Prospect Need to Know: Kieffer Bellows is living up to his last name

Kieffer Bellows (photo courtesy Rena Laverty/USA Hockey)

Welcome back to the new iteration of The Hot List, now known as Prospect Need to Know. The NCAA season kicked off in earnest on the weekend and though I’d like a bit more of a sample size before handing out accolades, let it be known that Arizona prospect Maxim Letunov had a hat trick in his first game with UConn. And yes, Calgary Flames fans, Mark Jankowski is off to a hot start with Providence. There’s a lot of goodness to cover off this week, so let’s get right to it:

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Futures mailbag: Canada’s top WJC center, the best for 2017 and more

Brayden Point (Photo by Dennis Pajot/Getty Images)

It’s mailbag time, folks. We’ve got some very interesting questions this week, concerning prospects from many different levels. Most developmental leagues have already begun play (American prep and high schools are still on the sidelines), so there’s actual action to consider, though naturally we’re just at the start of what is shaping up to be a very fun 2015-16 campaign. If you have a question, hit me up on Twitter at @THNRyanKennedy and use the hashtag #thnfutures so I don’t miss it.

Let’s get to it.

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The wait is finally over – Connor McDavid and Jack Eichel debut Thursday

Ken Campbell
Connor McDavid (left) and Jack Eichel  (Photo by Bruce Bennett/Getty Images)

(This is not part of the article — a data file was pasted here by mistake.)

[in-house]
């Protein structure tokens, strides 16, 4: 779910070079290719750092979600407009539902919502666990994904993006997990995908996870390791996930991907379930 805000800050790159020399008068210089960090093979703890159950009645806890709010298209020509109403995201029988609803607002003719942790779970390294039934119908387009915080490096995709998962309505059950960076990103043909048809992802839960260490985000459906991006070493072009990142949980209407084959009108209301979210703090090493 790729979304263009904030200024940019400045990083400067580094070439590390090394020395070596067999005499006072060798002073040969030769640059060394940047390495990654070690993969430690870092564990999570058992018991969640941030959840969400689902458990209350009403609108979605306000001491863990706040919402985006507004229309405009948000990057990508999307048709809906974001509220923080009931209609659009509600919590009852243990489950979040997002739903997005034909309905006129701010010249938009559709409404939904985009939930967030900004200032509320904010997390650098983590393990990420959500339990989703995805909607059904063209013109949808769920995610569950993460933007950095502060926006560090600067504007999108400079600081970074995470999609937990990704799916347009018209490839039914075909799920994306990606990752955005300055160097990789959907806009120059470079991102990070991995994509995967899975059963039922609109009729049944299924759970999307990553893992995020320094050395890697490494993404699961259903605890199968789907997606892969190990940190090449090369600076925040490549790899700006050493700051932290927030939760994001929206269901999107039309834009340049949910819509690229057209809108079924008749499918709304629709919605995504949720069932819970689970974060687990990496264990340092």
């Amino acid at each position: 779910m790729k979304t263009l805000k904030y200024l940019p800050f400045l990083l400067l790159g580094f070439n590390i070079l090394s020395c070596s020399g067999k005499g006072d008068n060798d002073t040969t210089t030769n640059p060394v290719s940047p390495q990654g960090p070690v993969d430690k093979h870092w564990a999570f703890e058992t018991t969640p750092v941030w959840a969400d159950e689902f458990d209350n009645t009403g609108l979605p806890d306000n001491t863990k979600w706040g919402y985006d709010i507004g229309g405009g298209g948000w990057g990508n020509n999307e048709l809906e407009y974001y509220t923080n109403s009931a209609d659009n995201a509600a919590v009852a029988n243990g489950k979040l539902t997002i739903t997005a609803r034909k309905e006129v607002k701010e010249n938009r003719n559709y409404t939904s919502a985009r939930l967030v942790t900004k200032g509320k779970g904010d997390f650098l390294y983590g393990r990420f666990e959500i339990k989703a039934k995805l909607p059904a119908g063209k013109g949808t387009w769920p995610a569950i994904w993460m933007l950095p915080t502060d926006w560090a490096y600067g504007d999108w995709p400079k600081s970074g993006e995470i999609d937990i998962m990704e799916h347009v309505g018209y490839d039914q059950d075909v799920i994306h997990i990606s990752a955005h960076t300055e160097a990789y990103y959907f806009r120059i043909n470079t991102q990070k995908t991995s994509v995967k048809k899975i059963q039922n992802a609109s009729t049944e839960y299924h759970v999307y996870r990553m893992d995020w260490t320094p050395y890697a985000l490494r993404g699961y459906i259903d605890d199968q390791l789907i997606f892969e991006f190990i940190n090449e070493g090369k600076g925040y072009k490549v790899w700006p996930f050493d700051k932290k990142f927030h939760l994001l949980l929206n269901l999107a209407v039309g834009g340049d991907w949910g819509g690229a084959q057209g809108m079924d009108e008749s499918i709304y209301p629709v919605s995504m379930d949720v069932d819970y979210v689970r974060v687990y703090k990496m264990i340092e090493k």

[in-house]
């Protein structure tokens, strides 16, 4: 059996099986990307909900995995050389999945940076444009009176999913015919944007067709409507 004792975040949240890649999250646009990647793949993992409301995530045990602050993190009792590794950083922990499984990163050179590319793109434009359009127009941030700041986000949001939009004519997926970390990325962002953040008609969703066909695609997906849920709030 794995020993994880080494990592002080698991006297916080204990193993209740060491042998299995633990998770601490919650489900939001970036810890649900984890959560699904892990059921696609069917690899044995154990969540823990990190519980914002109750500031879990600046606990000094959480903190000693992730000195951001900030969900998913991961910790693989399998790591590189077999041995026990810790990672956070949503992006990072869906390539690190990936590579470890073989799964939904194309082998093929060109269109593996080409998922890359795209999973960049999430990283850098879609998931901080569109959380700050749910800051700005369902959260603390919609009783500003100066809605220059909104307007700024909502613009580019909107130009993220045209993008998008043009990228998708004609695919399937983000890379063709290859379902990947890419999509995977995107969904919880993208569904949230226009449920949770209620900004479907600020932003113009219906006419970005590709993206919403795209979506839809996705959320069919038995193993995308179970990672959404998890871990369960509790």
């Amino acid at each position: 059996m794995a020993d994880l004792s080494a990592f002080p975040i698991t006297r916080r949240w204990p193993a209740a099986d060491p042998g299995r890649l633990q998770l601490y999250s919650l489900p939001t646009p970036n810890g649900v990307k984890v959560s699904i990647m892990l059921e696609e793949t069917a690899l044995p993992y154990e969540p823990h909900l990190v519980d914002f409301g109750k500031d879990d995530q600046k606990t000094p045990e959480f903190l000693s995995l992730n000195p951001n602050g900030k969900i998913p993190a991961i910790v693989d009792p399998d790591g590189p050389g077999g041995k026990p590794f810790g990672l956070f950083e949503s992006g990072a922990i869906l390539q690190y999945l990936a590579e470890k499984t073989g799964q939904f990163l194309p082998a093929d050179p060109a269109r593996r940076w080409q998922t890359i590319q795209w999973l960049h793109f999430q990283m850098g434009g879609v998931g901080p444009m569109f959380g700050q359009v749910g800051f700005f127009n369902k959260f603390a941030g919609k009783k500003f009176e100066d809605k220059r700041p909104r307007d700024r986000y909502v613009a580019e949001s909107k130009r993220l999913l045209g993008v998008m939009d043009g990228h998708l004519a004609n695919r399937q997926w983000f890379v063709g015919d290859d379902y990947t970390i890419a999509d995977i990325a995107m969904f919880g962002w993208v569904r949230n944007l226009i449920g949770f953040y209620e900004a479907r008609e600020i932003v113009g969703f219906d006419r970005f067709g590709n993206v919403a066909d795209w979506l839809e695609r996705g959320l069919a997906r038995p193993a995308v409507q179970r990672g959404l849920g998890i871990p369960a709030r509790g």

After years of hype, the wait is finally over. No more sleeps until we get to see what Connor McDavid and Jack Eichel can do in the NHL.

It’s rare that you get to see the debut of a generational type of player. It’s even more rare when you get to see two of them make their debuts on the same night, as we will tonight with McDavid and Eichel. The only thing better is if the NHL had arranged for the Edmonton Oilers and Buffalo Sabres to play one another Thursday. Come to think of it, why didn’t it do that? Alas, we’ll have to all wait until Dec. 6 for that one.

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The top 50 NCAA players to watch this season

Ryan Kennedy
Jimmy Vesey (Photo by Richard T Gagnon/Getty Images)

I’m strongly considering going top 60 next year. This is the second time I’ve done a top 50 for the upcoming NCAA season and a lot of very good players didn’t make the cut. Such is life, I suppose. What is left is a pretty hardcore collection of prospects from across the NCAA. Rankings and selections are skewed towards NHL potential and overall buzz, so don’t be surprised to see more underclassmen than seniors. Let’s get to the list, shall we?

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Can Drake Berehowsky’s program change how we evaluate players?

Matt Larkin
Drake Berehowsky. (Photo by Marissa Baecker/Getty Images)

Advanced statistics have permeated hockey so much that they now reside on in their own category. We don’t need to repeat how many teams have hired experts. But that doesn’t mean the numbers game won’t evolve again. As Toronto Maple Leafs assistant GM Kyle Dubas once told me, hockey’s analytics are 20 years behind baseball’s. Sooner or later, someone will invent a more accurate way to track statistics like possession.